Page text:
Women in the Archives Presentation Formats

The Women in the Archives conference series seeks to bring together participants from a wide range of disciplines and academic domains to think about gender in relation to archival and scholarly practice in the digital age. We want to cultivate opportunities for vibrant discussion, both by making time for participants to meet and talk informally, and also by offering presentation formats that defamiliarize scholarly discourse and move us beyond habitual ways of presenting our work. In doing so, we’re aware that we also raise issues about academic credit (what will this look like on my CV?) and professional anxiety (how do I make a poster?!) that aren’t simple to address. But we’re sure that the only way to encourage change is to try it ourselves. Women in the Archives is a welcoming and relaxed conference where we hope participants will feel comfortable experimenting. Please feel free to contact us with questions and we’ll be happy to help.

Posters

Although they are more familiar at scientific conferences, posters have recently emerged as a new presentation format in the humanities and are starting to show up at conferences like MLA and AHA. A poster is an excellent way to present work in progress or to describe a project or publication. As a highly visual format, it offers the opportunity to present texts or images that you want readers to be able to study at length, and it’s also a more interactive presentation format, since it offers the opportunity for extended conversation with readers.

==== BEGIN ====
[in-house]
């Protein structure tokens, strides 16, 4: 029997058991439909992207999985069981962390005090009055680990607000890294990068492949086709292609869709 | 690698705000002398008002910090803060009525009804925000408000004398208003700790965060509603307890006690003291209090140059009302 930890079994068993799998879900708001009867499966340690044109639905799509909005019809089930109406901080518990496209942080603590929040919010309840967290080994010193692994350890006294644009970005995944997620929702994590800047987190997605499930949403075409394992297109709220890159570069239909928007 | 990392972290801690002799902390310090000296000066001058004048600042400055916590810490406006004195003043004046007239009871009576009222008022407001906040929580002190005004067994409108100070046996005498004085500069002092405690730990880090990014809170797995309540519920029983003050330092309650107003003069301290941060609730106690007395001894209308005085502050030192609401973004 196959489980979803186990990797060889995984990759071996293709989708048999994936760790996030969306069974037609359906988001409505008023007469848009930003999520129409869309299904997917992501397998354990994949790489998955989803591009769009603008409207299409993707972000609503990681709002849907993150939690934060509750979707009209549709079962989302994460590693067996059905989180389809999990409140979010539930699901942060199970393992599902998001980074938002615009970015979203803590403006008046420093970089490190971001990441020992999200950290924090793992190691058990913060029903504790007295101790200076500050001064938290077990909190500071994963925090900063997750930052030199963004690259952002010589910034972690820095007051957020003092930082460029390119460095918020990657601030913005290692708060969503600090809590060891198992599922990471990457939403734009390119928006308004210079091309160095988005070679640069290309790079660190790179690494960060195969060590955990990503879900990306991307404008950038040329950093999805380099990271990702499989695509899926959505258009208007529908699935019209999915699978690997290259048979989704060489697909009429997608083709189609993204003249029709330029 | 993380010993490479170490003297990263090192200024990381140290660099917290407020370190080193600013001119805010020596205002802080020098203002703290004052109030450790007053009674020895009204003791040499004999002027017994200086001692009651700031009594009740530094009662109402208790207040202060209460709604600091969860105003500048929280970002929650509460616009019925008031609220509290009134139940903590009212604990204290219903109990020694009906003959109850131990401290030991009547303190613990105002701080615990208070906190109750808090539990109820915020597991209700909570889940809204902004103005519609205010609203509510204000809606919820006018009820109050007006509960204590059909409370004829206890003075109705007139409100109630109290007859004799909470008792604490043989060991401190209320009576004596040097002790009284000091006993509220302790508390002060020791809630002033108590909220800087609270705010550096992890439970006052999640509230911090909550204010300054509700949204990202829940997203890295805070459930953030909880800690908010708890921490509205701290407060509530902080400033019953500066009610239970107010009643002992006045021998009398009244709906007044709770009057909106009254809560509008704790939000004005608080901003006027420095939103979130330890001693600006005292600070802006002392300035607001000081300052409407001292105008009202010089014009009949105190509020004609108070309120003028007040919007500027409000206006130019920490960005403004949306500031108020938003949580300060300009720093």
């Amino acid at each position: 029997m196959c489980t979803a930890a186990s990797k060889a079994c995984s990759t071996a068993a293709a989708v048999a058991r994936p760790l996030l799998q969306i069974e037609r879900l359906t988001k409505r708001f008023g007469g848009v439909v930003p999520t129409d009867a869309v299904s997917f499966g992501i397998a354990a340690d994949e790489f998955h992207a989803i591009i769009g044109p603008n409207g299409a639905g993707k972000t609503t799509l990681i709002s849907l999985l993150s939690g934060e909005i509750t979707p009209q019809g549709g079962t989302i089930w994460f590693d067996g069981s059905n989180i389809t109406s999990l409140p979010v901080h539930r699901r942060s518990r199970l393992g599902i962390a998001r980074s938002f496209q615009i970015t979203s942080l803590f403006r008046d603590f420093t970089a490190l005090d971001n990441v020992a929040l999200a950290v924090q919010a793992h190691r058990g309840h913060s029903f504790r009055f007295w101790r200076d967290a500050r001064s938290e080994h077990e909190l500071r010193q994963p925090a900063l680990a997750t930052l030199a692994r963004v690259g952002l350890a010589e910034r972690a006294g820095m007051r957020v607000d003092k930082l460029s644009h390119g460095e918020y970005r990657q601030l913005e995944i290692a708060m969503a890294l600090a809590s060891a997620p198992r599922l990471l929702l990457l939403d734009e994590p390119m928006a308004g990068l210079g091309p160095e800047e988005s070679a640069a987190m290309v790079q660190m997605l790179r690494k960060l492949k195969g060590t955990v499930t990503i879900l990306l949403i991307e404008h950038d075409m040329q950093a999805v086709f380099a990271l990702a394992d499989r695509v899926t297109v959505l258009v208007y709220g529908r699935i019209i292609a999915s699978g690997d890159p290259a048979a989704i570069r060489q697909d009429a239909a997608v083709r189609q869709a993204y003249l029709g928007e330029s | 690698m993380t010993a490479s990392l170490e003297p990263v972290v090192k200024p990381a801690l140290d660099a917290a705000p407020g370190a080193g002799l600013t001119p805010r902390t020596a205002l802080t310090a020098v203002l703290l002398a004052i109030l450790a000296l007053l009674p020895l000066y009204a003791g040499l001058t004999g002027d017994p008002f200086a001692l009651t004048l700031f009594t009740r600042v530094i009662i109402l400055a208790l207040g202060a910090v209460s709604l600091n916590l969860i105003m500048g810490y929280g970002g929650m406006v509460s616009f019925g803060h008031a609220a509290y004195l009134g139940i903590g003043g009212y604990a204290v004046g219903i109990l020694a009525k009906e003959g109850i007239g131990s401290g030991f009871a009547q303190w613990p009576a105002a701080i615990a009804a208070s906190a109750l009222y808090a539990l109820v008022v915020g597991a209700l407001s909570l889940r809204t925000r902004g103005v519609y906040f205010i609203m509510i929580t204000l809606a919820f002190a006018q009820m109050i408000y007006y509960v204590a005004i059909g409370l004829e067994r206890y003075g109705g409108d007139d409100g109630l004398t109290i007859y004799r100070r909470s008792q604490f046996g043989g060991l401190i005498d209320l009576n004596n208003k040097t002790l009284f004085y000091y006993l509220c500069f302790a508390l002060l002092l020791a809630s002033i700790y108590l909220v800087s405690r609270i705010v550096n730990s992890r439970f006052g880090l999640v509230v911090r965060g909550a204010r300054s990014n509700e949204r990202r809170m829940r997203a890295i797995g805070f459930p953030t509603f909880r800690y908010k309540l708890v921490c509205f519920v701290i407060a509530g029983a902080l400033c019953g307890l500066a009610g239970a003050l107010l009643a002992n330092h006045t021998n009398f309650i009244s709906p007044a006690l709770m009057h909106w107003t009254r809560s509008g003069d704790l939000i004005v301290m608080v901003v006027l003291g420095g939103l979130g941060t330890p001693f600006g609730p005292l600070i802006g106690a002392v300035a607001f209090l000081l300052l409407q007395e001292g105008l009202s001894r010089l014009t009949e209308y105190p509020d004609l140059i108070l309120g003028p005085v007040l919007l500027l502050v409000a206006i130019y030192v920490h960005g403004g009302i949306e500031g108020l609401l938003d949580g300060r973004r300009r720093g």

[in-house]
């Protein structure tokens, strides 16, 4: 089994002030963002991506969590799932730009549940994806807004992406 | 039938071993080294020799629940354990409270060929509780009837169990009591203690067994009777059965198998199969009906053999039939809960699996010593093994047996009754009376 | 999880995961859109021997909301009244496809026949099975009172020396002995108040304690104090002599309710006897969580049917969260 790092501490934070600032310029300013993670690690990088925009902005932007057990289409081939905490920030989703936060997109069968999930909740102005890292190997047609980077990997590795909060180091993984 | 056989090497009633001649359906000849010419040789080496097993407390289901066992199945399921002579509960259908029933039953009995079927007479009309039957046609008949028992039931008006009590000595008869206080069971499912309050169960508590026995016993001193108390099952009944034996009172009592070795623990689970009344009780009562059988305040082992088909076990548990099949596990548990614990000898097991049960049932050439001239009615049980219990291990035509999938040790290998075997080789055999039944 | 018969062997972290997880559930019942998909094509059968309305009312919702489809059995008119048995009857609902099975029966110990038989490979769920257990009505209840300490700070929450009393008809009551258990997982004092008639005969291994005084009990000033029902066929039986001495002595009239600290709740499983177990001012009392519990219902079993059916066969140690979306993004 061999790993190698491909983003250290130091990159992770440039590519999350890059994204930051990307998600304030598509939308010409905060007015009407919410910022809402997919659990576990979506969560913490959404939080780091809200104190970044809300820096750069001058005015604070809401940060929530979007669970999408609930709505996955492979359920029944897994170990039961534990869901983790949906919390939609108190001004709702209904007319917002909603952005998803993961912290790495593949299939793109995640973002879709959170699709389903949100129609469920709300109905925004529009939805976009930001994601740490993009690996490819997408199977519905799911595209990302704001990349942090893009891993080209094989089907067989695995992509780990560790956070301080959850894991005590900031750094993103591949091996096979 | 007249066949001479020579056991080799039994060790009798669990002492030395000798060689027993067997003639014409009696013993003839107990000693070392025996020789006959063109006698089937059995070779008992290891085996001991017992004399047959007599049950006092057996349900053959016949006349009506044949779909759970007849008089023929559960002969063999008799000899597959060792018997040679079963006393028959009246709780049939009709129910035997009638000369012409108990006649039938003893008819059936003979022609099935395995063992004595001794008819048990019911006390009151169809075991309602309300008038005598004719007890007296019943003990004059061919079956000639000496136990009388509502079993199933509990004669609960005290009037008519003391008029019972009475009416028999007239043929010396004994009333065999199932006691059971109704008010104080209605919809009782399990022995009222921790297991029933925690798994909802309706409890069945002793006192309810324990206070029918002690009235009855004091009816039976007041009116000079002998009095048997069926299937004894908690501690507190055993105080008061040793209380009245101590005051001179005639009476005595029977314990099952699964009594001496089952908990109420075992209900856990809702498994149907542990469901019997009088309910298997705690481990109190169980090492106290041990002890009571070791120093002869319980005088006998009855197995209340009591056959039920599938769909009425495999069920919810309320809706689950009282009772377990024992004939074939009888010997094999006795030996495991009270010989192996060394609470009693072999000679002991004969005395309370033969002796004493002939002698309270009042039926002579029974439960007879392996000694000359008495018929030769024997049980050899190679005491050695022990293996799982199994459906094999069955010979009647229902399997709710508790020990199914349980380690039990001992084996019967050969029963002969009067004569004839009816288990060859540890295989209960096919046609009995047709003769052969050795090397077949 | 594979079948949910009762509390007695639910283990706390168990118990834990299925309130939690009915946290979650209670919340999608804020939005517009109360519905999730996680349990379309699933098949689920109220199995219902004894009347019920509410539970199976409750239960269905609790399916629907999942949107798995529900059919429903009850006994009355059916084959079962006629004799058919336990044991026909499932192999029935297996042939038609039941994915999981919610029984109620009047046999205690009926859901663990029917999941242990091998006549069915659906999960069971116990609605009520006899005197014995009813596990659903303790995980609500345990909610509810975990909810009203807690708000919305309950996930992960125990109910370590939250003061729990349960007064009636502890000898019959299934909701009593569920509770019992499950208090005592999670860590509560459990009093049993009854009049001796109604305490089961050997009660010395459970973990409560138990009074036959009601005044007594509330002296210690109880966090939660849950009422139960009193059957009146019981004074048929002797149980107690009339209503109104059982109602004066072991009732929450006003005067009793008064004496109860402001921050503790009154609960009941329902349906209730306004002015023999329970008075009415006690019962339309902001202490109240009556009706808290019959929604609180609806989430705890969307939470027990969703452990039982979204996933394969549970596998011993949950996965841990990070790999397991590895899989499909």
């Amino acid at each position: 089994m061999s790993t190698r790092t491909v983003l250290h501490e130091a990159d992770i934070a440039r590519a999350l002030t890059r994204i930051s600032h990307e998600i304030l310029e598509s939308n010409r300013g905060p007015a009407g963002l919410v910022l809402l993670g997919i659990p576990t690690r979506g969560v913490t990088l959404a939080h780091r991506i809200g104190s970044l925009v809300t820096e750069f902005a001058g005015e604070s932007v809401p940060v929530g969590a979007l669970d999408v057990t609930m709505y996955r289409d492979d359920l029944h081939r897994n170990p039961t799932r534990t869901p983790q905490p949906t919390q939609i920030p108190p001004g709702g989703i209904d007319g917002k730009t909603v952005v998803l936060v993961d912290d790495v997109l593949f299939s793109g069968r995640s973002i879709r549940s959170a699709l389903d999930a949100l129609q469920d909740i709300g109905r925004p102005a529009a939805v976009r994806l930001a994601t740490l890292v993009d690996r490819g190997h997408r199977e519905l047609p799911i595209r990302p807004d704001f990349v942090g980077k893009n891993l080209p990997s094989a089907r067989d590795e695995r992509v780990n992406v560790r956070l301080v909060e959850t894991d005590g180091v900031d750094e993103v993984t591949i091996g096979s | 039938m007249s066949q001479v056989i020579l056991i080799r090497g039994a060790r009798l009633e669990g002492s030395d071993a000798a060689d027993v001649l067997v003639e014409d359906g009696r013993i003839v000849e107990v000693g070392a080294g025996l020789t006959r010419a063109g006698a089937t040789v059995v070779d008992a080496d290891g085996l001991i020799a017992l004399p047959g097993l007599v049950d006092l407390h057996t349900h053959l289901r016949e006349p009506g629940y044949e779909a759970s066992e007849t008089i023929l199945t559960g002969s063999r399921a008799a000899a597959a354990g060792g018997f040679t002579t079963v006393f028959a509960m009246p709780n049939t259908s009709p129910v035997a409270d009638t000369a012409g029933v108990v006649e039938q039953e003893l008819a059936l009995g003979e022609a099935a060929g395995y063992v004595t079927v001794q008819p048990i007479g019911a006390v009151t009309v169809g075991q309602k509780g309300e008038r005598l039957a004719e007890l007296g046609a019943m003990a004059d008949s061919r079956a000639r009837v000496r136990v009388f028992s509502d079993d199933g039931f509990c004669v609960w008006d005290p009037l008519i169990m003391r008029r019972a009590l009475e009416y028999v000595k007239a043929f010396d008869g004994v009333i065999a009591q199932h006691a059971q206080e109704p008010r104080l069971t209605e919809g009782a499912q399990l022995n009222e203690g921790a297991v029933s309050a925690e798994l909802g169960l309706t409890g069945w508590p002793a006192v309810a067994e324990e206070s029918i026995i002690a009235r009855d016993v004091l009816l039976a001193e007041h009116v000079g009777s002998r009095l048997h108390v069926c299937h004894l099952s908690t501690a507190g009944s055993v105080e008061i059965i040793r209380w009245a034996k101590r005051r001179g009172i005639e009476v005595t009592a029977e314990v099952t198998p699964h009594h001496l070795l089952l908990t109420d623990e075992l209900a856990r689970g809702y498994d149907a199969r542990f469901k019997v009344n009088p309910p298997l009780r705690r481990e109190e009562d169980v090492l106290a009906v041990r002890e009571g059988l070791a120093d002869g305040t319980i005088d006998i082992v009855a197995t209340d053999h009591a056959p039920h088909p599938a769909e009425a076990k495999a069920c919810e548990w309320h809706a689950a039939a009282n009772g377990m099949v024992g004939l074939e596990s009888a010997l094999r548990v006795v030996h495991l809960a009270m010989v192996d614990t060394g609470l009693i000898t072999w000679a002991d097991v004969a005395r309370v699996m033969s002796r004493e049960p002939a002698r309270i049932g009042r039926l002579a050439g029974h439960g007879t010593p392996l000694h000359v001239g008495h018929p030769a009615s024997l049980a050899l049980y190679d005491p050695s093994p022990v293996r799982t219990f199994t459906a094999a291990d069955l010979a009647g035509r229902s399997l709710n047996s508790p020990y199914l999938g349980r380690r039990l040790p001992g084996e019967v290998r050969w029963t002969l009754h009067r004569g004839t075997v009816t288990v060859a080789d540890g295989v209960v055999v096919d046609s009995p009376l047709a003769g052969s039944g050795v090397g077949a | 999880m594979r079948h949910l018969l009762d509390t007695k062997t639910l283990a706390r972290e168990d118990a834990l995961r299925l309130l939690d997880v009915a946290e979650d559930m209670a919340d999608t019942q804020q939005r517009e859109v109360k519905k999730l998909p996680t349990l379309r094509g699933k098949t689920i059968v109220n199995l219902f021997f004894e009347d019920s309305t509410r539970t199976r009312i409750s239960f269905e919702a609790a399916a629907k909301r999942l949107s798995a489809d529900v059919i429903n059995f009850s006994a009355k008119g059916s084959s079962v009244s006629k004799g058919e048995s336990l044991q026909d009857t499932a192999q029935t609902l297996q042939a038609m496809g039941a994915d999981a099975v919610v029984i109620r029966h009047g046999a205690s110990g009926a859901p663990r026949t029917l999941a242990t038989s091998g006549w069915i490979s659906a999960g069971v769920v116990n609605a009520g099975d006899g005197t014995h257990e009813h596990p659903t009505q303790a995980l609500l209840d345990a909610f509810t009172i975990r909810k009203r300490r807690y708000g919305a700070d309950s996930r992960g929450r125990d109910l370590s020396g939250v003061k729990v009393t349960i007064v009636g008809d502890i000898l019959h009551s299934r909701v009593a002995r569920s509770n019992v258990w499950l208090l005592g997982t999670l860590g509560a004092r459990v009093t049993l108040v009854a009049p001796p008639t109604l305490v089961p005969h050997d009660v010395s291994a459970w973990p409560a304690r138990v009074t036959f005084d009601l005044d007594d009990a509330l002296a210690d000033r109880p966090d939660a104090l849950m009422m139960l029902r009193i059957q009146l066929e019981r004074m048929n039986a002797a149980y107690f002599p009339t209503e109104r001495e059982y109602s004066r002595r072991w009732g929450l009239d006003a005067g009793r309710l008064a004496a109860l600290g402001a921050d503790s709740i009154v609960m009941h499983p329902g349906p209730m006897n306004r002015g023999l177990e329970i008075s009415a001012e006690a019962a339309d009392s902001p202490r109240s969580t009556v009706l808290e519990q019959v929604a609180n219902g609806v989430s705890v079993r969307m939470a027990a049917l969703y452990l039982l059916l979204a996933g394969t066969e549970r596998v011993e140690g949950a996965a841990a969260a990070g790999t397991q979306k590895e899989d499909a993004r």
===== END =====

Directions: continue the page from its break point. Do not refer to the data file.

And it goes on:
The poster format is very flexible. It can be a single poster (maximum size of about 30“ x 36”) but it can also consist of several smaller pieces of paper grouped together, if that is more convenient to produce or carry. You can also create a handout to accompany the poster, if you want to provide extra detail or extended examples.

A few tips if you haven’t created a poster presentation before:

  • Don’t try to pack in too much information; remember that people can ask you questions or consult a handout
  • Don’t make the type too small; people should be able to read it from a few feet away
  • Use white space! Don’t feel you have to fill every inch.

Pecha Kucha Sessions

The pecha kucha session format originated in the architecture and design community, but has become increasingly popular in the past few years in the academy as a way of enlivening and defamiliarizing scholarly interaction. You can read about it in detail here but the essentials are brevity and swift pacing. Each presenter has a fixed number of slides (about 20) which proceed at a regular rate, about 20 seconds per slide. The total presentation is thus about 6-7 minutes altogether. Although this would be a terrifying format for a job interview, at a friendly conference it has the effect of helping presenters to focus on the essentials of their argument, and of heightening the energy level of the session. Pecha kucha presentations are highly condensed and although they are brief, they pack a lot of punch: as a contribution to a conference, they are as substantive and important as a conventional paper.

If you don’t generally use a lot of slides and can’t imagine what you would put on them, here are some ideas:

  • a series of key terms or concepts that are central to the narrative of your presentation
  • a series of interesting visual details from specific artifacts you’re working with
  • images showing the spaces that contextualize your work
  • a series of provocative quotations that constitute a commentary on or conversation with your presentation
  • a series of topic sentences or questions that motivate your presentation